Balloon Boy Hoax: Heene Parents to Plead Guilty

By Kamika Dunlap on November 12, 2009 | Last updated on March 21, 2019

The couple behind last month's balloon boy hoax will plead guilty Friday to some charges in order to keep the family together, their lawyer said.

According to the Associated Press, Richard Heene will plead guilty in the alleged hoax to attempting to influence a public servant, a felony charge and his wife Mayumi will plead guilty to false reporting, a misdemeanor.

Instead of separate plea deals, prosecutors insisted on a package deal. They also have agreed to allow both to serve probation sentences.

The parents of Falcon Heene, a 6-year-old boy reported their son floated away on October 15 aboard a homemade helium balloon.

The incident was captured on national television as the balloon traveled nearly 50 miles at an altitude of around 8,000 feet.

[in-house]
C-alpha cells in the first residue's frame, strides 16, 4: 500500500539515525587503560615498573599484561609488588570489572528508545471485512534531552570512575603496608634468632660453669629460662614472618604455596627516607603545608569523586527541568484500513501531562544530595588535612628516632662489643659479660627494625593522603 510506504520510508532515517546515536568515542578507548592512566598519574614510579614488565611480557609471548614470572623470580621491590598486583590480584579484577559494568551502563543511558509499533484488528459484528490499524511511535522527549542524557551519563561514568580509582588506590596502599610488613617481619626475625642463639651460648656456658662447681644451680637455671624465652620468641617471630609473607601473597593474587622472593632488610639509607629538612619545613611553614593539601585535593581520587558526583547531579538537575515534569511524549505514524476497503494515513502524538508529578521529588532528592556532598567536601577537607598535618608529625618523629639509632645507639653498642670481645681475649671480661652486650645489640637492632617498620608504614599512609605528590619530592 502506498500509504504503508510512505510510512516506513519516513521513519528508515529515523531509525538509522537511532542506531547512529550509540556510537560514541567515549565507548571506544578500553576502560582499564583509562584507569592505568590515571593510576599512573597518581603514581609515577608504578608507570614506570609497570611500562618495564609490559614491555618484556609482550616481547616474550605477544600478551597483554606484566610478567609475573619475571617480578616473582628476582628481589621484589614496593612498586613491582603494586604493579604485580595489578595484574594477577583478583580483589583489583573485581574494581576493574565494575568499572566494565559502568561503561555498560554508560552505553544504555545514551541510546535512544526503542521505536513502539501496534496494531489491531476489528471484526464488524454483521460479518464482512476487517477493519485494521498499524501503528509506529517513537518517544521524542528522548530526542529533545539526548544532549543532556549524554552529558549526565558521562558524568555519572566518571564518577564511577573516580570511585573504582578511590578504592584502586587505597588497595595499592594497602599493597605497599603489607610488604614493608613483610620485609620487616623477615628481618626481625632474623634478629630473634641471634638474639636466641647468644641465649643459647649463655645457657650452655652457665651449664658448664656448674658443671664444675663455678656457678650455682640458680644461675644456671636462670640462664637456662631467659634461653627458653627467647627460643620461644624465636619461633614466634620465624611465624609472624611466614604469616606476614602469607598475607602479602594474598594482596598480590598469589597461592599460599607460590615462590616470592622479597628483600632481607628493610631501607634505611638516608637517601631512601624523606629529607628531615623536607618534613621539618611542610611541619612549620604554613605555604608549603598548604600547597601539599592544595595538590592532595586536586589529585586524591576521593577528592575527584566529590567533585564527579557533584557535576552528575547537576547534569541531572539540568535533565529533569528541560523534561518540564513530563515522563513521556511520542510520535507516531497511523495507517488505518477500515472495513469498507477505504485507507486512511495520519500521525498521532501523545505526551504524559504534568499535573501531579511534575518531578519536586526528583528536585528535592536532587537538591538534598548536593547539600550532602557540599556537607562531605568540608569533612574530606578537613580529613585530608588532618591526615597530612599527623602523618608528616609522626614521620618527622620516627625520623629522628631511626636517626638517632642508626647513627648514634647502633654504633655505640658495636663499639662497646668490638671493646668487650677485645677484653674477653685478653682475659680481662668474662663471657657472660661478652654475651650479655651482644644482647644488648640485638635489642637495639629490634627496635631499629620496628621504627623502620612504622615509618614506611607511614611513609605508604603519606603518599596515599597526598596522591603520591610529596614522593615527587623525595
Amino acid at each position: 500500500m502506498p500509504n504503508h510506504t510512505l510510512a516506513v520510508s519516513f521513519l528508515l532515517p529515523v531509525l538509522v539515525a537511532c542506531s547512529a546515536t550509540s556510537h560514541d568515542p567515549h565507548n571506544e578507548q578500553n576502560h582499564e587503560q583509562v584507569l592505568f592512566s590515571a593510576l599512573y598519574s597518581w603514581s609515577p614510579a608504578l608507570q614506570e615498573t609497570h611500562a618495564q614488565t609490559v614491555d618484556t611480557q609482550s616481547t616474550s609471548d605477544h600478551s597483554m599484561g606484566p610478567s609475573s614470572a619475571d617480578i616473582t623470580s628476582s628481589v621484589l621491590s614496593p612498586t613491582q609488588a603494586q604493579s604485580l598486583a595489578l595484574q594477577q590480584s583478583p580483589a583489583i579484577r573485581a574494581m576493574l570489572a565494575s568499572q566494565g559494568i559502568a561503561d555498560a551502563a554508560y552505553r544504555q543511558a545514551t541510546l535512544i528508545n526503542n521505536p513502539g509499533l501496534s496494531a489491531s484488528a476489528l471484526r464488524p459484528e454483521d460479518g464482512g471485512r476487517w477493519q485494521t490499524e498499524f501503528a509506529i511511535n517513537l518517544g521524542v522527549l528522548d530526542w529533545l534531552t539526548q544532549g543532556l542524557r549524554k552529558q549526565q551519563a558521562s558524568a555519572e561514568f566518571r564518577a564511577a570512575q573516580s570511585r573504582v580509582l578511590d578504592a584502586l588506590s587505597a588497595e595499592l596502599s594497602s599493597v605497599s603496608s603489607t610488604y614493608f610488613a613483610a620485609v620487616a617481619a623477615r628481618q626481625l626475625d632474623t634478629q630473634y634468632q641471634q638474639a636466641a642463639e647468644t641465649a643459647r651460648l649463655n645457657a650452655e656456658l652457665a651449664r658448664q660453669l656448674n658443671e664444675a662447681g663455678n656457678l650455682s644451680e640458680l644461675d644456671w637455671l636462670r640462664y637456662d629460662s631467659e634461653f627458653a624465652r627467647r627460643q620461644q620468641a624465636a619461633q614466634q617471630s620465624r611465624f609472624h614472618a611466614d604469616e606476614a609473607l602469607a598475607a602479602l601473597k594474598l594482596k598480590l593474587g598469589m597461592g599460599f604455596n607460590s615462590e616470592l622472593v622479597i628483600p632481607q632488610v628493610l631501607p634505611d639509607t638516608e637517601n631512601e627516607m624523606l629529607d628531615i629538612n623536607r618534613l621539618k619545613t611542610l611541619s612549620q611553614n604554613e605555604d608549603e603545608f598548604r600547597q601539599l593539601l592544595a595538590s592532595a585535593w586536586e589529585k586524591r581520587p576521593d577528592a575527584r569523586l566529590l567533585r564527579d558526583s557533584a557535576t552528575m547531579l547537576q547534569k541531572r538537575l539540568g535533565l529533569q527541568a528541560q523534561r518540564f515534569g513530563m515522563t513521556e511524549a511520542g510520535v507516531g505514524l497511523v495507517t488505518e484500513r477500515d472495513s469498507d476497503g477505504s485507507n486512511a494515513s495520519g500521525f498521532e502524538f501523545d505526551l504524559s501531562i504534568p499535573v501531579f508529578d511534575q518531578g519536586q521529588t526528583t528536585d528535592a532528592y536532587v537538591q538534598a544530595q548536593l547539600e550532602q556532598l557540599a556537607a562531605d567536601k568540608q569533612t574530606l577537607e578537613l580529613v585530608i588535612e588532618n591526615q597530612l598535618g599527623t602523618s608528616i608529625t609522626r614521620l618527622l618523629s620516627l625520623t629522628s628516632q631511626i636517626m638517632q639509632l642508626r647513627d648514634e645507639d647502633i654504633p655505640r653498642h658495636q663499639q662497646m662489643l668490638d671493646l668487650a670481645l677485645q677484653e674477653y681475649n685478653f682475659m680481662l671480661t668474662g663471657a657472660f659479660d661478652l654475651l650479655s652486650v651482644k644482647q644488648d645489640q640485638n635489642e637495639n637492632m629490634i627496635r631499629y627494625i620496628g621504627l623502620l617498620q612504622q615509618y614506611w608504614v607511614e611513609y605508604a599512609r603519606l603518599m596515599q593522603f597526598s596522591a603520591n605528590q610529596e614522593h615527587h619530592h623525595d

The couple's attorney David Lane said this plea deal attempts to help the the family stay together. Mayumi Heene is a Japanese citizen and possibly faced deportation if convicted of more serious charges.

The judge however doesn't have to accept the plea deal and could alter its terms.

Eventually, the boy was found safe at home hiding in the attic. That's when Heene's story began to unravel, amplifying public suspicion.

The AP reports that during a live interview on CNN shortly after the balloon chase, Falcon looked to his father and said, "You had said that we did this for a show."

Richard Heene, 48, appeared on ABC's "Wife Swap," and sources close to him told authorities about the self-described scientist's ambitions for a reality show of his own.

Deputies questioned both parents separately. Richard Heene denied he staged the disappearance of their son. Mayumi Heene, 45, admitted it was a hoax.

Mayumi Heene's statements couldn't have been used against her husband because of marital privilege, which can keep a prosecutors from forcing a person's spouse to testify against him or her.

Larimer County Sheriff Jim Alderden recommended the most serious charges, which would have carried a maximum sentence of six years in prison.

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